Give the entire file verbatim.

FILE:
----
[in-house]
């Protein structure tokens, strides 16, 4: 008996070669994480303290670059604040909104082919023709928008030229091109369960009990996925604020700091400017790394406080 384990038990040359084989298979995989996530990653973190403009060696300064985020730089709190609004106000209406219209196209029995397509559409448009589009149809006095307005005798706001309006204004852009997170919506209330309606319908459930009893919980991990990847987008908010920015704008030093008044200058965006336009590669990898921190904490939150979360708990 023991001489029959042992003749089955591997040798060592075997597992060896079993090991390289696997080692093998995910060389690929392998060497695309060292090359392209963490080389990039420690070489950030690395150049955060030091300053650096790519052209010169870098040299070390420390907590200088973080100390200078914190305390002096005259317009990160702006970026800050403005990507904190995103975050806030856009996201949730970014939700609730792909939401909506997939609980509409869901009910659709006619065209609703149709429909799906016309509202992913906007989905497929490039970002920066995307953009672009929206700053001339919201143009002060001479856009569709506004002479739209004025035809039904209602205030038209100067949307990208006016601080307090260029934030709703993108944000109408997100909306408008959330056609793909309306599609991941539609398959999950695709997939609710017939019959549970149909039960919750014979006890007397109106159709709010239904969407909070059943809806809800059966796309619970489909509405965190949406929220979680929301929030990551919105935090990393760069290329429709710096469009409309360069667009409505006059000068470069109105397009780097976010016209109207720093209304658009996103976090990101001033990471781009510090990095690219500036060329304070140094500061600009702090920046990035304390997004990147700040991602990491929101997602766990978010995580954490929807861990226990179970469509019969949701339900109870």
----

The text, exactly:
[in-house]
């Protein structure tokens, strides 16, 4: 008996070669994480303290670059604040909104082919023709928008030229091109369960009990996925604020700091400017790394406080 384990038990040359084989298979995989996530990653973190403009060696300064985020730089709190609004106000209406219209196209029995397509559409448009589009149809006095307005005798706001309006204004852009997170919506209330309606319908459930009893919980991990990847987008908010920015704008030093008044200058965006336009590669990898921190904490939150979360708990 023991001489029959042992003749089955591997040798060592075997597992060896079993090991390289696997080692093998995910060389690929392998060497695309060292090359392209963490080389990039420690070489950030690395150049955060030091300053650096790519052209010169870098040299070390420390907590200088973080100390200078914190305390002096005259317009990160702006970026800050403005990507904190995103975050806030856009996201949730970014939700609730792909939401909506997939609980509409869901009910659709006619065209609703149709429909799906016309509202992913906007989905497929490039970002920066995307953009672009929206700053001339919201143009002060001479856009569709506004002479739209004025035809039904209602205030038209100067949307990208006016601080307090260029934030709703993108944000109408997100909306408008959330056609793909309306599609991941539609398959999950695709997939609710017939019959549970149909039960919750014979006890007397109106159709709010239904969407909070059943809806809800059966796309619970489909509405965190949406929220979680929301929030990551919105935090990393760069290329429709710096469009409309360069667009409505006059000068470069109105397009780097976010016209109207720093209304658009996103976090990101001033990471781009510090990095690219500036060329304070140094500061600009702090920046990035304390997004990147700040991602990491929101997602766990978010995580954490929807861990226990179970469509019969949701339900109870």